The thrusting action behind all action is a compelling yearning to do better, also one’s best, at every step. This sublime idea works on that dynamic loop called conscious values. The result is simple — a robust impulse to become unambiguously useful to oneself and also others. This attribute may not so much appeal to most politicians — although they often, thanks to their wily verbiage, manage and present themselves as perceptibly “useful” to us, even when we, in our own mental compass, don’t believe one word of it.

There are good people all around, some of them with great individual, or personal, capacities and qualities. They are folks with amplified awareness — the power to be what they want to be. It is this great strength of mindfulness that places them at the “controls,” or the drivers’ seat. They accomplish, because they envisage and decode what they distinguish into action. When you are in their comradeship, or company, you are also elevated to a refined level of awareness.

This whole process plays a pivotal role in the upkeep of our optimal health and well-being, primarily because any, or every, change in our consciousness brings with it physical, emotional and mental subtexts. From good perception, attitude, and positivity to forgetfulness, confusion, loss of perception, anxiety and hyperacidity, aside from other functional and systemic disorders, like diabetes and high blood pressure, or hypertension. Such functional changes usher in a drift in every tissue and cell of our body too. This could trigger a plethora of cascading secondary effects. The resultant upshot is apparent — a breakdown in our activity pattern, or flow of energy. When this subtle variation happens on a chronic footing, it leads to loss to health. This is why the whole process of recovery, or restoration, of health may, at times, take a long time. The more one gets stuck with long-term health issues, the more difficult it is to resolve them. The result is protracted therapy, including its inevitable spin-offs — depression and frustration.

The best thing that any of us could do is making, not just attempting, a constant and resolute effort towards good health, while heeding to our body signals and improving the quality and depth of our conscious awareness. In other words, we should learn to disengage ourselves from pointless contemplations and anxieties. To achieve this outlook isn’t easy. We have to use our instinctive and intellectual mind with better judgment, forethought, and perception. This will take us to a new plateau — it will empower us to disentangle ourselves from our fabricated emotions and moods. It also helps us to realise ourselves as spiritual entities — not just a physical body with a mind and soul. The rest is predictable — when our sense of self-consciousness expands, it elevates us to a higher form of consciousness. Call it cosmic or spiritual consciousness, or what you may.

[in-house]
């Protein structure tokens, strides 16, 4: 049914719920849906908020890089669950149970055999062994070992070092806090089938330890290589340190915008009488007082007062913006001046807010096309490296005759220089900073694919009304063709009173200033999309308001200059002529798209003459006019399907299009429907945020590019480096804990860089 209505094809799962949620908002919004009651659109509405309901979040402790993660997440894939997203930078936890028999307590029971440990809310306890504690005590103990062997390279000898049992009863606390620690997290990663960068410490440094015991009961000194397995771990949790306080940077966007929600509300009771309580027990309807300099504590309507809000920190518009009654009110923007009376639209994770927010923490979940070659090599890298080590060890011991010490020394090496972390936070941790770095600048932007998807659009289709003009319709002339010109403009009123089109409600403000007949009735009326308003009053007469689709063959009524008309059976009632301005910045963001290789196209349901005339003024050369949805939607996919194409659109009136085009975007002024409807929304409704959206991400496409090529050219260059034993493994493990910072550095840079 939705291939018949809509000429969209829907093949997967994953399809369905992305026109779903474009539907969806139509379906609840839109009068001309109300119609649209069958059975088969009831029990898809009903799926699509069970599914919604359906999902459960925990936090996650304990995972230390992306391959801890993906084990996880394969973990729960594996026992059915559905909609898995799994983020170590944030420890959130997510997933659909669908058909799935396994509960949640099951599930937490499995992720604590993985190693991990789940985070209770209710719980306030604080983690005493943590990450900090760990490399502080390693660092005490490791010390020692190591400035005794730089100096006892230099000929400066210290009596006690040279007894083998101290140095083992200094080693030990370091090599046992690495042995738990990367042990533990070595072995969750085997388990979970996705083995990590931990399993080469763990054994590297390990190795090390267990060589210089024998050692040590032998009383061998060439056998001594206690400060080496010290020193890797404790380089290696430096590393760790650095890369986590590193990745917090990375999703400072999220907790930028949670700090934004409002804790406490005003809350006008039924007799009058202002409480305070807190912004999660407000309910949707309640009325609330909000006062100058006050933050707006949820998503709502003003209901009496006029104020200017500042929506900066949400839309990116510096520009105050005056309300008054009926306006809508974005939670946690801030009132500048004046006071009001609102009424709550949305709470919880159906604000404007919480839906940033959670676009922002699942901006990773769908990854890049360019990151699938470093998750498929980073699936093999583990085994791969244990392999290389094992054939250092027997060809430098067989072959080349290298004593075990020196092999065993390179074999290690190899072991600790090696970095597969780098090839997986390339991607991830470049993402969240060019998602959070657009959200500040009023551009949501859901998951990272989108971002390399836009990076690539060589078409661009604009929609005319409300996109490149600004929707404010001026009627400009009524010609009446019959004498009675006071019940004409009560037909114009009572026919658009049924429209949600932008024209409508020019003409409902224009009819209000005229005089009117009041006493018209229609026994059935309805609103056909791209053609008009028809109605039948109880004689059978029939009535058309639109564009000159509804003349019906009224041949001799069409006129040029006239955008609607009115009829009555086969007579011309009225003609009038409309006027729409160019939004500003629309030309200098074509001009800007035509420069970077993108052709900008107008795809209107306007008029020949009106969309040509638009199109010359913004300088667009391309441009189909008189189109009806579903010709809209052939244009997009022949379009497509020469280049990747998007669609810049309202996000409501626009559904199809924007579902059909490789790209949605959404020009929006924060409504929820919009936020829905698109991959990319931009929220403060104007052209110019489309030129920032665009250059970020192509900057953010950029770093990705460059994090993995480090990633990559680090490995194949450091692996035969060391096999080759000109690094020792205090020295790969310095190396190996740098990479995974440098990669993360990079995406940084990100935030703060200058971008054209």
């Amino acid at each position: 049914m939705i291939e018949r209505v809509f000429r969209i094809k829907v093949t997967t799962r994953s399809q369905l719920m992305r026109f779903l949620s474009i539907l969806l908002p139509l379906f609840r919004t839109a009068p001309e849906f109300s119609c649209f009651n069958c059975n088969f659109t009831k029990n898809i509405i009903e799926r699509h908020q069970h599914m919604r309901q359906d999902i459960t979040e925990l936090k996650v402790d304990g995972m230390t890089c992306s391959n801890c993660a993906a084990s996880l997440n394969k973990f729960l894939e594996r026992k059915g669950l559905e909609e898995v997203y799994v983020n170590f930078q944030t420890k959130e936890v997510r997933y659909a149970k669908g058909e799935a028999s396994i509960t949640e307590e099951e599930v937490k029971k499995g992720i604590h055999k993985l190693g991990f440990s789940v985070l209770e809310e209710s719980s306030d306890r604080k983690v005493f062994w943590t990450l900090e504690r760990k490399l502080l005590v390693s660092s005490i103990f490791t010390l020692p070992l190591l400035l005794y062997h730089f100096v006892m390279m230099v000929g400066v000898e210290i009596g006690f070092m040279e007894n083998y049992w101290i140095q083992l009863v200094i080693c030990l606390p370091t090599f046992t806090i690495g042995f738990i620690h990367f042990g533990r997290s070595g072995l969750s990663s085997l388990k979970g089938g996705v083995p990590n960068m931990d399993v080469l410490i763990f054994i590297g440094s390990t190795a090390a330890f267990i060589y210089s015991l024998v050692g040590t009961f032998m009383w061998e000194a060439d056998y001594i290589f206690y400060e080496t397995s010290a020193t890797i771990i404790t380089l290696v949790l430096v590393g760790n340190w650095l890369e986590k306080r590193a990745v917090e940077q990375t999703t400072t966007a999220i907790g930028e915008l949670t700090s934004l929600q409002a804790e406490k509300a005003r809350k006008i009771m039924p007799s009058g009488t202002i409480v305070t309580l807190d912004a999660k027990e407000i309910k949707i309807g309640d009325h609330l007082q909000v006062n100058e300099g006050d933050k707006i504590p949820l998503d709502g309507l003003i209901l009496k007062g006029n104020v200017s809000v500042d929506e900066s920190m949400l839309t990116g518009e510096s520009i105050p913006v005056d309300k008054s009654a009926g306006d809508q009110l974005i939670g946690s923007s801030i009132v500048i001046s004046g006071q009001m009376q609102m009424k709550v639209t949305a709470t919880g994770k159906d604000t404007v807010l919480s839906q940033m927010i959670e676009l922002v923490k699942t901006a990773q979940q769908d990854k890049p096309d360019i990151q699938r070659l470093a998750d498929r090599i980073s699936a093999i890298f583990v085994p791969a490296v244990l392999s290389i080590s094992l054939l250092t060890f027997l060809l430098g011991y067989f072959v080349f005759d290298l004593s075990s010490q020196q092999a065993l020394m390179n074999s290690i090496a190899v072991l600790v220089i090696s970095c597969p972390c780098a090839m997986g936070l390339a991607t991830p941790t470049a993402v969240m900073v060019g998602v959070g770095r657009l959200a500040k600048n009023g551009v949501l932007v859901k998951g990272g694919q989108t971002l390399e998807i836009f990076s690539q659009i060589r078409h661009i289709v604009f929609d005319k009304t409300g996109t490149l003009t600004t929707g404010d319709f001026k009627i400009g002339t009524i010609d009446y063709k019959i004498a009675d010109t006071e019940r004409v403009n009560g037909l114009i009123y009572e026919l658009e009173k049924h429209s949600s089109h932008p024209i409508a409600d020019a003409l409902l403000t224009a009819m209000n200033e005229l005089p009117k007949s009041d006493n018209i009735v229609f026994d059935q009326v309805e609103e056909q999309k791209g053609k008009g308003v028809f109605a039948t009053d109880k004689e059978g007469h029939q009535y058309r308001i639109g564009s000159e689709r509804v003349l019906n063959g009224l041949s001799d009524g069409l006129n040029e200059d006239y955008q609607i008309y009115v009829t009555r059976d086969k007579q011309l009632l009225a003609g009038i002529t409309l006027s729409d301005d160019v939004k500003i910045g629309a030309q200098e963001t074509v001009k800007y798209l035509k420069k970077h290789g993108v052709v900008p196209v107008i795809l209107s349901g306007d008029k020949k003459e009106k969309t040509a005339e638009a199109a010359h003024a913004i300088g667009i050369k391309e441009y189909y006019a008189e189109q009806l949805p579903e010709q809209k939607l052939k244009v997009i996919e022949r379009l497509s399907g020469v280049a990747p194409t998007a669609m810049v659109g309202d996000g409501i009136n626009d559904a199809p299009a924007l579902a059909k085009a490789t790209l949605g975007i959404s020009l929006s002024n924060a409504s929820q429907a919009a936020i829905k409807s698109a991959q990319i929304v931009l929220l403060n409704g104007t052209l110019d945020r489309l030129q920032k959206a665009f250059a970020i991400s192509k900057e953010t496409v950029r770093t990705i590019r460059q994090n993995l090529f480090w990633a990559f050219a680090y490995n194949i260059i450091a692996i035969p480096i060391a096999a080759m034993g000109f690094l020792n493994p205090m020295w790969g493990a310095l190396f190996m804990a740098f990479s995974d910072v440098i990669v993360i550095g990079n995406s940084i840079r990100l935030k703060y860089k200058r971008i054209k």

Spiritual mindfulness is the most potent therapeutic force that exists within each of us. It complements and propels every function and process of our body. It “ups” our normal healing processes with a gush of curative energy that directly defeats every bit of illness. This leads to nothing short of what we call as “miracle” cures — while heralding the surging influence of our expanding spiritual consciousness that encompasses everything in us. This also includes our thoughts, thinking, tissues, cells, or anything that you’d relate to — within us and outside of us. It reflects our conviction too — not just a feeling, but a vision that each of us has in full measure. For our own and also society’s good.

(The writer is a wellness physician, independent  researcher and author)

Columnist: 
Rajgopal Nidamboor